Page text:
Co-operative Bank continues court fight over name
The Co-operative Bank says it doesn't want a monopoly over the word "co-operative" but consumers will get confused if the NZ Association of Credit Unions (NZACU) changes its name to Co-Op Money.
As reported earlier this year, the Co-operative Bank took action against NZACU to protect its $8.7 million rebrand undertaken by agency Y&R three years ago. The Co-operative Bank had been known as PSIS until 2011.
The brand tussle went back to the High Court at Auckland today.
NZACU, which represents 22 co-operatively owned credit unions and mutual building societies, had decided to rebrand to Co-Op Money but, facing legal action, had held off until today's hearing (scroll to bottom to see its proposed new logo).
Today before Justice Raynor Asher, the bank's lawyer MinterEllisonRuddWatts partner Zane Kennedy asked for an injunction preventing NZACU from changing its name.
The Co-operative Bank said there have been breaches of the Fair Trading Act and passing off. It is also wants to stop NZACU registering a new logo as a trademark.
Mr Kennedy said it was obvious someone who is a co-operative is would want to brand themselves as such but, until The Co-operative Bank, nobody in the New Zealand financial services sector had.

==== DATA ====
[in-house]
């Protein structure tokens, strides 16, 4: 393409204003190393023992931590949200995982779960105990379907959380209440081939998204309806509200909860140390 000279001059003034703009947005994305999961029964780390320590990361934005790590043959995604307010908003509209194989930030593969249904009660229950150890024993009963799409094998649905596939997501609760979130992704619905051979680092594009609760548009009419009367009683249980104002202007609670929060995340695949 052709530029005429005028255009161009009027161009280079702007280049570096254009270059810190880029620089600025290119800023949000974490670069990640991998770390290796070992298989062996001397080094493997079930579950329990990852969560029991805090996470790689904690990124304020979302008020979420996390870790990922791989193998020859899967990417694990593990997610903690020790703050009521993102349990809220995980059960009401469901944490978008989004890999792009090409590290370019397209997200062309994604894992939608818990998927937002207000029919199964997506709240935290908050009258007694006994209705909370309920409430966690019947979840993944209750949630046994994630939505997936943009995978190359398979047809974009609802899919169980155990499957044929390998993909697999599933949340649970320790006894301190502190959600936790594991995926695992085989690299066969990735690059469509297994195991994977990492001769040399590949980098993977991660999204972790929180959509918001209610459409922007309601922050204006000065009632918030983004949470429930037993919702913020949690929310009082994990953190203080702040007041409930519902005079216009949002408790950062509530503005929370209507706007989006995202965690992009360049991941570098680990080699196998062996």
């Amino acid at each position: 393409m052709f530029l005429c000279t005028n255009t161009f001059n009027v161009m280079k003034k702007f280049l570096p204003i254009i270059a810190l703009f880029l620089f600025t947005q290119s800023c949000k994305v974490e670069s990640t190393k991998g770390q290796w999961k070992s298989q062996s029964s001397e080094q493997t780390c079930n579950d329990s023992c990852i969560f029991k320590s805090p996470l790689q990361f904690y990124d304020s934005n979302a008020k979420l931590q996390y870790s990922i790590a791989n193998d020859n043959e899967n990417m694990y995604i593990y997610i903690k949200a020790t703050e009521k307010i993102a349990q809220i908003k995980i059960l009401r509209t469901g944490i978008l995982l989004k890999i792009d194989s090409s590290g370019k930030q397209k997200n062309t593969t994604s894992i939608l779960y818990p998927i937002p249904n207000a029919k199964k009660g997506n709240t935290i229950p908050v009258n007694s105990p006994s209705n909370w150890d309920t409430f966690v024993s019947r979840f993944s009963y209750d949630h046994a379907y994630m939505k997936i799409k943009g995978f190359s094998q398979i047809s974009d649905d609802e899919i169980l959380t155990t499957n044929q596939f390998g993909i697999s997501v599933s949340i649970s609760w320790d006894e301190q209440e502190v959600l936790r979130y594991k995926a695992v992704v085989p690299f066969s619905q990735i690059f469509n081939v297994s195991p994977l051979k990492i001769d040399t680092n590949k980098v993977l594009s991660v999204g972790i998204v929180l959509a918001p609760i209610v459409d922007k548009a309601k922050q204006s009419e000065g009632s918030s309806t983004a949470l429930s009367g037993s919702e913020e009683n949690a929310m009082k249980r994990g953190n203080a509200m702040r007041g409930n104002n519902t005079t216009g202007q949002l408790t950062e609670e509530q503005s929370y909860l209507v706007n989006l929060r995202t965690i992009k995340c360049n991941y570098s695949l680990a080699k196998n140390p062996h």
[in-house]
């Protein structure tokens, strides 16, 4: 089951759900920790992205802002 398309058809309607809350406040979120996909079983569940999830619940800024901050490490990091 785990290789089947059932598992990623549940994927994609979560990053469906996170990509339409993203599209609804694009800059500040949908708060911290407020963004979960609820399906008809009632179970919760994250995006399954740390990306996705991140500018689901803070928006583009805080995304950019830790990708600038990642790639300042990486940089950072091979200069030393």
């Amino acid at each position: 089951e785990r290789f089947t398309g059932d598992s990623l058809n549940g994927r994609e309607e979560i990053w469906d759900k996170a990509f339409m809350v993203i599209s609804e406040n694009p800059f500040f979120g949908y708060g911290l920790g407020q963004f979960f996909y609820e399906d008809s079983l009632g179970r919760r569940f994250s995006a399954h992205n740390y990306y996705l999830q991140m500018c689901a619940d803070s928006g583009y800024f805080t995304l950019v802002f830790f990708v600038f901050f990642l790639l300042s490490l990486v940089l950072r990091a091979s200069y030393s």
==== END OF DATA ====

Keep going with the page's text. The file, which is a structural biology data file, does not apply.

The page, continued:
He says the brand development, including 1700 TV commercials, radio, bus shelters, print and branded items, increased the bank's member base by more than 7% and led to rapid growth in unprompted awareness when assessed by Nielsen.
"It can't be anyone else because no one brands themselves as a co-operative," he said.
Mr Kennedy drew similarities with the Court of Appeal ruling of NZ Tax refunds, which he said was a similar case because it also involved a descriptive brand. The appeal court finding in favour of NZ Tax Refunds over taxrefunds.co.nz, he said, meant that brands with similar descriptive names can be ruled to be distinct.
The lawyer said the bank did not want a monopoly on the word "co-operative" but just that NZACU would be confusing to people due to the similarly between Co-op Bank and Co-op Money. He said that consumers seeing the two names would assume some affiliation between the two competing organisations.
NZACU's lawyer Bell Gully litigation partner Alan Ringwood is expected to give his argument later today.